Another place where you can get the opportunity to read more books without having to spend money is your local library. Many libraries are starting to obtain Trade Paper Backs for you to check out and enjoy without ever spending a dime.

    3. Comic Book Care

    Caring for you comic books is important if you ever want to pass them down to the next generation or want to re-read them. The easiest way is to buy bags and boards for you comic books from the comic book store, and place them in short or long boxes, which are also available at comic book stores. This will seem like a money waster, but it will pay out in the end and allow your comics to look much nicer. Check out Comic Book Care for more information on other options on how to take care of your comics.

    4. Comic book databases

    Take note of each comic book that you buy. You could use a notebook or a spreadsheet application on your computer. Keep track of your collection while it's still young, so if you ever miss an issue of a certain comic book, you can go back and attempt to find it on eBay or something. Also, you can check out the back issue section in your store and see if they have anything there.

    5. Be cheap for once

    As with any hobby, collecting comic books can be expensive. Sometimes, your local comic book store might have a sale on for some really old comics. Get it while you can, because this can be great to growing your collection. However, don't buy everything that's on sale. Just focus on your focused character. This will allow you to add more depth to learning about the history of your chosen character. This also allows you for something extra to read when you've read everything on your pull list.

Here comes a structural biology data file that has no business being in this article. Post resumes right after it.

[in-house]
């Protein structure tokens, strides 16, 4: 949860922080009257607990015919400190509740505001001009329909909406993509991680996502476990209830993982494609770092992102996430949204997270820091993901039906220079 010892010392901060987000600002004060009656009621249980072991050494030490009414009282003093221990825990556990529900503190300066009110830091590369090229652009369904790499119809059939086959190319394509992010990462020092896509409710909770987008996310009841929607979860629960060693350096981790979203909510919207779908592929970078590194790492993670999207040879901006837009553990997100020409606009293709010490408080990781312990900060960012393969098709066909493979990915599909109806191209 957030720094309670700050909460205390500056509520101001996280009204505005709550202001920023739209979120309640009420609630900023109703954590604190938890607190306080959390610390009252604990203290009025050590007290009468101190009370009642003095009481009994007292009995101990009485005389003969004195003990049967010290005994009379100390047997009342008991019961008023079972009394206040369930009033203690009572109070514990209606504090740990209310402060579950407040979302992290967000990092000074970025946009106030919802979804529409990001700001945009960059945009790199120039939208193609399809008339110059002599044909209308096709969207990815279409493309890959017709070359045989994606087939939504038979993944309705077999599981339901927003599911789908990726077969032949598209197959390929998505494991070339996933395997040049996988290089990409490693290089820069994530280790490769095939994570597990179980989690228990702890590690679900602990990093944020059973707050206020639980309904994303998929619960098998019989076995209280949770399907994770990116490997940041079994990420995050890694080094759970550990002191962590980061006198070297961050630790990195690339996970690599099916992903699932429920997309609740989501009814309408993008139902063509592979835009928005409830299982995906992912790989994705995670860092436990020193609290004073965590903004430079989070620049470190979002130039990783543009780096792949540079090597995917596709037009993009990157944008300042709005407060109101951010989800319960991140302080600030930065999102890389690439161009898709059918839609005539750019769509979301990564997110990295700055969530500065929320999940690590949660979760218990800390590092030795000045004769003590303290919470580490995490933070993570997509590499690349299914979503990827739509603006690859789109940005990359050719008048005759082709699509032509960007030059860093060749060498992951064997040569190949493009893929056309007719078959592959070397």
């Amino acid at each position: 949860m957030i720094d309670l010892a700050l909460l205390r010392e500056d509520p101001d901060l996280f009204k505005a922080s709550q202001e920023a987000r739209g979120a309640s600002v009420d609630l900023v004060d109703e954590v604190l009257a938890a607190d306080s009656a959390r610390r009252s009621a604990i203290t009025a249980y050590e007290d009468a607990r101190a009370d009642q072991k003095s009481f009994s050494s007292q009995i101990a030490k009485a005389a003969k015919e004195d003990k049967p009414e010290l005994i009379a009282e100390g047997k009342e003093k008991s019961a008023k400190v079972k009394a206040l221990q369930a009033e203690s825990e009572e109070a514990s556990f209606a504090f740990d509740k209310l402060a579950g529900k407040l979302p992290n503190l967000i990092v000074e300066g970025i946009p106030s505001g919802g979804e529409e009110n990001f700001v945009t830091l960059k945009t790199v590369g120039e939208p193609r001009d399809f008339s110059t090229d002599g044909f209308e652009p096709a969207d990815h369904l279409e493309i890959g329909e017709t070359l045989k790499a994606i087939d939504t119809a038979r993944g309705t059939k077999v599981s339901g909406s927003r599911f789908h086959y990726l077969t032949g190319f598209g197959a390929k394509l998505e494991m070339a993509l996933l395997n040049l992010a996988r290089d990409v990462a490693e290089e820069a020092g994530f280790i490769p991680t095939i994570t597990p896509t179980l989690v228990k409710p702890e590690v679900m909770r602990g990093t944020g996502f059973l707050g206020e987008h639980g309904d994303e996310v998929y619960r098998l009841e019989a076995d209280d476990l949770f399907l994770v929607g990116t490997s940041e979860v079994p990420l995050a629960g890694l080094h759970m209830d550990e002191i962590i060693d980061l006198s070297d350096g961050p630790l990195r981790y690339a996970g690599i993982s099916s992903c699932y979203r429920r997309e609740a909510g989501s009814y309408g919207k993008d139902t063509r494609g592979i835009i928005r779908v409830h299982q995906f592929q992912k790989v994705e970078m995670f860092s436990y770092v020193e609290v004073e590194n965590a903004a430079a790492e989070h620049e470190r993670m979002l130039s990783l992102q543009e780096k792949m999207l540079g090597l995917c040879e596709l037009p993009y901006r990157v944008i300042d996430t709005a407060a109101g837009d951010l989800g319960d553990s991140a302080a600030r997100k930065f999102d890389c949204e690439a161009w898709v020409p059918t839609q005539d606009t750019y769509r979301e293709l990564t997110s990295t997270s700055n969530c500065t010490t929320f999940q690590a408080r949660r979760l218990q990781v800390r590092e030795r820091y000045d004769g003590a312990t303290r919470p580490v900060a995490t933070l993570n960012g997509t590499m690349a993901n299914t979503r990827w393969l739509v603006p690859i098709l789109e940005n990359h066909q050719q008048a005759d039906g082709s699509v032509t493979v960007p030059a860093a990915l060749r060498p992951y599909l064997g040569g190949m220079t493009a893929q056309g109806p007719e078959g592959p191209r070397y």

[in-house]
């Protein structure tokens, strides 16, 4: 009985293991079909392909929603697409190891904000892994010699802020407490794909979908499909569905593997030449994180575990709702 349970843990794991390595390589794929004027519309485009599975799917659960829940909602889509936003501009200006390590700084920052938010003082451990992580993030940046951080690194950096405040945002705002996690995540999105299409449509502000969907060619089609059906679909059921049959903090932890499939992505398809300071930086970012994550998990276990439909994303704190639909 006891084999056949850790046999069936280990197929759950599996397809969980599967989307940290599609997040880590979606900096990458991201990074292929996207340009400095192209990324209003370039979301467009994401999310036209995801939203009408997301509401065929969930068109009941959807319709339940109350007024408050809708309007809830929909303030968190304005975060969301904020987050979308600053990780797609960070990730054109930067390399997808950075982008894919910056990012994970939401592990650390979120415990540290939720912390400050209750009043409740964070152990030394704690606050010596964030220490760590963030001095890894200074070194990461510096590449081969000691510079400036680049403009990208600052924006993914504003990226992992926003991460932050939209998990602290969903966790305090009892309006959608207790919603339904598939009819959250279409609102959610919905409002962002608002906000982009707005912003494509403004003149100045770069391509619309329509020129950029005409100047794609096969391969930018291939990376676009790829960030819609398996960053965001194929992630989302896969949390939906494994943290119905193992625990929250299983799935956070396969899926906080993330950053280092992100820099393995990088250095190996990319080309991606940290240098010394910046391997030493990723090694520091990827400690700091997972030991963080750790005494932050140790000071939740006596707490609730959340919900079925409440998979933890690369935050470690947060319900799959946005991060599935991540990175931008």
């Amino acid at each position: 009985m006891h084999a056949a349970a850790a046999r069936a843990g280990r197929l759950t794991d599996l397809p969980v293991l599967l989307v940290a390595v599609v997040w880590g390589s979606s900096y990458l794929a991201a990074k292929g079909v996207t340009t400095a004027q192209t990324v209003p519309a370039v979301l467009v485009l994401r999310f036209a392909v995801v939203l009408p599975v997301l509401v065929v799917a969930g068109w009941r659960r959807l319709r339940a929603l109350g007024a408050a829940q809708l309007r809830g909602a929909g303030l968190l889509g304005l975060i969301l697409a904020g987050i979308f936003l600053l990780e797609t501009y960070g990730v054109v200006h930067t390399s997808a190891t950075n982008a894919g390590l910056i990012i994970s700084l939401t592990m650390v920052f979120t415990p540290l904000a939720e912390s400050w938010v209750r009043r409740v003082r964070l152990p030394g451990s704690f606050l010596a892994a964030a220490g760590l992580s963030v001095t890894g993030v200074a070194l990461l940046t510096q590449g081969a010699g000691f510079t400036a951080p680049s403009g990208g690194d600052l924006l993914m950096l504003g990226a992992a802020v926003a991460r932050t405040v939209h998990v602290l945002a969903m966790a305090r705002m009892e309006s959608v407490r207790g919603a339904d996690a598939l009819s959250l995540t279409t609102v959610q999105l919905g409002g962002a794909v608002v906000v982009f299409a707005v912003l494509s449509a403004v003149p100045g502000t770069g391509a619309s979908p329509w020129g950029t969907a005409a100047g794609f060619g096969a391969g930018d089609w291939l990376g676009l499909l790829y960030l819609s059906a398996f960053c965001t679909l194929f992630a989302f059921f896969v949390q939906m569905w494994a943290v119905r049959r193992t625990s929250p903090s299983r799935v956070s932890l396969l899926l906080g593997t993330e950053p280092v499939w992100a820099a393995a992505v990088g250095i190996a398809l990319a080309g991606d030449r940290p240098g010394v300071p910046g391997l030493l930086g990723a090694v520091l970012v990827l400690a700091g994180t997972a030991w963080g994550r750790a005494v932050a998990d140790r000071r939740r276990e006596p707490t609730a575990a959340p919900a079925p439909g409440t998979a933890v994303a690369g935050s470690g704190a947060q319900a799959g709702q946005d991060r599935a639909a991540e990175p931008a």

Also be on the lookout for cheap comics elsewhere. Some places where great deals on comics in a variety of ages and conditions are yard sales, swap meets, and flea markets/malls. Be careful not to spend too much at these places because they are also great places to get ripped off. If you are still new to comics and do not understand the subtleties of comic book grading, or do not have an idea of what comics from different ages are worth you may get suckered into a "great deal" that turns out to be not so great. Such salesman may not be bad people. They may have little more idea than you of what their books are worth. If you are collecting for your own personal enjoyment you can hardly go wrong spending a dollar or less on comics. Sometimes you can find them as cheap as a quarter a piece. As mentioned earlier second hand auction sites on the internet can be used to help build a collection for chap, however be careful. There are many dangers (primarily being ripped off) associated with internet auctions, so use these sites at your own risk.